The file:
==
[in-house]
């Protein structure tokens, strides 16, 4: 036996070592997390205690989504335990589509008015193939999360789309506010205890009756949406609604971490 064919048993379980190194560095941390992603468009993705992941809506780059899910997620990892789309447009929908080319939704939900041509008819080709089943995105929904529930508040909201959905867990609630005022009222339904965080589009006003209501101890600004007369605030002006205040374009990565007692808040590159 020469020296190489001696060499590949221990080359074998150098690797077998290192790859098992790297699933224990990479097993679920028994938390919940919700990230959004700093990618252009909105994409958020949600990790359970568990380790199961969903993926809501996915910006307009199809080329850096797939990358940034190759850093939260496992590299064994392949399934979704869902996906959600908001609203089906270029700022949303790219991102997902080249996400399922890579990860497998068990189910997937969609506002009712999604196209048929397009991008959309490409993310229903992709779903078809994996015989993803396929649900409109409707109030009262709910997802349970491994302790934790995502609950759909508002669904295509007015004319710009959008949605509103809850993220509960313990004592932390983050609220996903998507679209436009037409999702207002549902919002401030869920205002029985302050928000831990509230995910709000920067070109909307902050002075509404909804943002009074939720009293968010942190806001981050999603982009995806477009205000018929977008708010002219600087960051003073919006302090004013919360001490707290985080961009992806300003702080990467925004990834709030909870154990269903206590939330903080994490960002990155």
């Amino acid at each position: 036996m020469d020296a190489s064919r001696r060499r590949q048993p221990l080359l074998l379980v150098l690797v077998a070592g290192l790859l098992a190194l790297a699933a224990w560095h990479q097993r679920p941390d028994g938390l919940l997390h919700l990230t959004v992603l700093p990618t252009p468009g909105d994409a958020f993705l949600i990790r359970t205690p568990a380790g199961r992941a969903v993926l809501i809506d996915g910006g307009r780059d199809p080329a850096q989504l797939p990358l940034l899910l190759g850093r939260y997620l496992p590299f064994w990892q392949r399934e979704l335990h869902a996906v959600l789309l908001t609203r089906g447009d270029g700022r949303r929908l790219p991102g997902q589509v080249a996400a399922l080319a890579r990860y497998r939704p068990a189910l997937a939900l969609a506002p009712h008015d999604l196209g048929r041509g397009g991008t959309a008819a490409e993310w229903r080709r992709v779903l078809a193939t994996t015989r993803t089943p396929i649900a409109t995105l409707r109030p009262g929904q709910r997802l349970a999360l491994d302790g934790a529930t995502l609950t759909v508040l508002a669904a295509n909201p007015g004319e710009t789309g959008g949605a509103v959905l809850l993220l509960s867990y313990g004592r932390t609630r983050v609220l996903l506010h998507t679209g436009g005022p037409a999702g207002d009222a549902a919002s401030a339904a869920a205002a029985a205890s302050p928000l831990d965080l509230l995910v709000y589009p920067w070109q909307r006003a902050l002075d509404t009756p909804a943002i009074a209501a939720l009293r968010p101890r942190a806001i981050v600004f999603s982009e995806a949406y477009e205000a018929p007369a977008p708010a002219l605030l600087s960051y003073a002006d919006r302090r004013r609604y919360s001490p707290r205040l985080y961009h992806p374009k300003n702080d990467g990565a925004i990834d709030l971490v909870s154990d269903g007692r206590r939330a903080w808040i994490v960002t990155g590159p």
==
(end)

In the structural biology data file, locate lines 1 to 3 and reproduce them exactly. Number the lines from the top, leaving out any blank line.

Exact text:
[in-house]
């Protein structure tokens, strides 16, 4: 036996070592997390205690989504335990589509008015193939999360789309506010205890009756949406609604971490 064919048993379980190194560095941390992603468009993705992941809506780059899910997620990892789309447009929908080319939704939900041509008819080709089943995105929904529930508040909201959905867990609630005022009222339904965080589009006003209501101890600004007369605030002006205040374009990565007692808040590159 020469020296190489001696060499590949221990080359074998150098690797077998290192790859098992790297699933224990990479097993679920028994938390919940919700990230959004700093990618252009909105994409958020949600990790359970568990380790199961969903993926809501996915910006307009199809080329850096797939990358940034190759850093939260496992590299064994392949399934979704869902996906959600908001609203089906270029700022949303790219991102997902080249996400399922890579990860497998068990189910997937969609506002009712999604196209048929397009991008959309490409993310229903992709779903078809994996015989993803396929649900409109409707109030009262709910997802349970491994302790934790995502609950759909508002669904295509007015004319710009959008949605509103809850993220509960313990004592932390983050609220996903998507679209436009037409999702207002549902919002401030869920205002029985302050928000831990509230995910709000920067070109909307902050002075509404909804943002009074939720009293968010942190806001981050999603982009995806477009205000018929977008708010002219600087960051003073919006302090004013919360001490707290985080961009992806300003702080990467925004990834709030909870154990269903206590939330903080994490960002990155």
């Amino acid at each position: 036996m020469d020296a190489s064919r001696r060499r590949q048993p221990l080359l074998l379980v150098l690797v077998a070592g290192l790859l098992a190194l790297a699933a224990w560095h990479q097993r679920p941390d028994g938390l919940l997390h919700l990230t959004v992603l700093p990618t252009p468009g909105d994409a958020f993705l949600i990790r359970t205690p568990a380790g199961r992941a969903v993926l809501i809506d996915g910006g307009r780059d199809p080329a850096q989504l797939p990358l940034l899910l190759g850093r939260y997620l496992p590299f064994w990892q392949r399934e979704l335990h869902a996906v959600l789309l908001t609203r089906g447009d270029g700022r949303r929908l790219p991102g997902q589509v080249a996400a399922l080319a890579r990860y497998r939704p068990a189910l997937a939900l969609a506002p009712h008015d999604l196209g048929r041509g397009g991008t959309a008819a490409e993310w229903r080709r992709v779903l078809a193939t994996t015989r993803t089943p396929i649900a409109t995105l409707r109030p009262g929904q709910r997802l349970a999360l491994d302790g934790a529930t995502l609950t759909v508040l508002a669904a295509n909201p007015g004319e710009t789309g959008g949605a509103v959905l809850l993220l509960s867990y313990g004592r932390t609630r983050v609220l996903l506010h998507t679209g436009g005022p037409a999702g207002d009222a549902a919002s401030a339904a869920a205002a029985a205890s302050p928000l831990d965080l509230l995910v709000y589009p920067w070109q909307r006003a902050l002075d509404t009756p909804a943002i009074a209501a939720l009293r968010p101890r942190a806001i981050v600004f999603s982009e995806a949406y477009e205000a018929p007369a977008p708010a002219l605030l600087s960051y003073a002006d919006r302090r004013r609604y919360s001490p707290r205040l985080y961009h992806p374009k300003n702080d990467g990565a925004i990834d709030l971490v909870s154990d269903g007692r206590r939330a903080w808040i994490v960002t990155g590159p």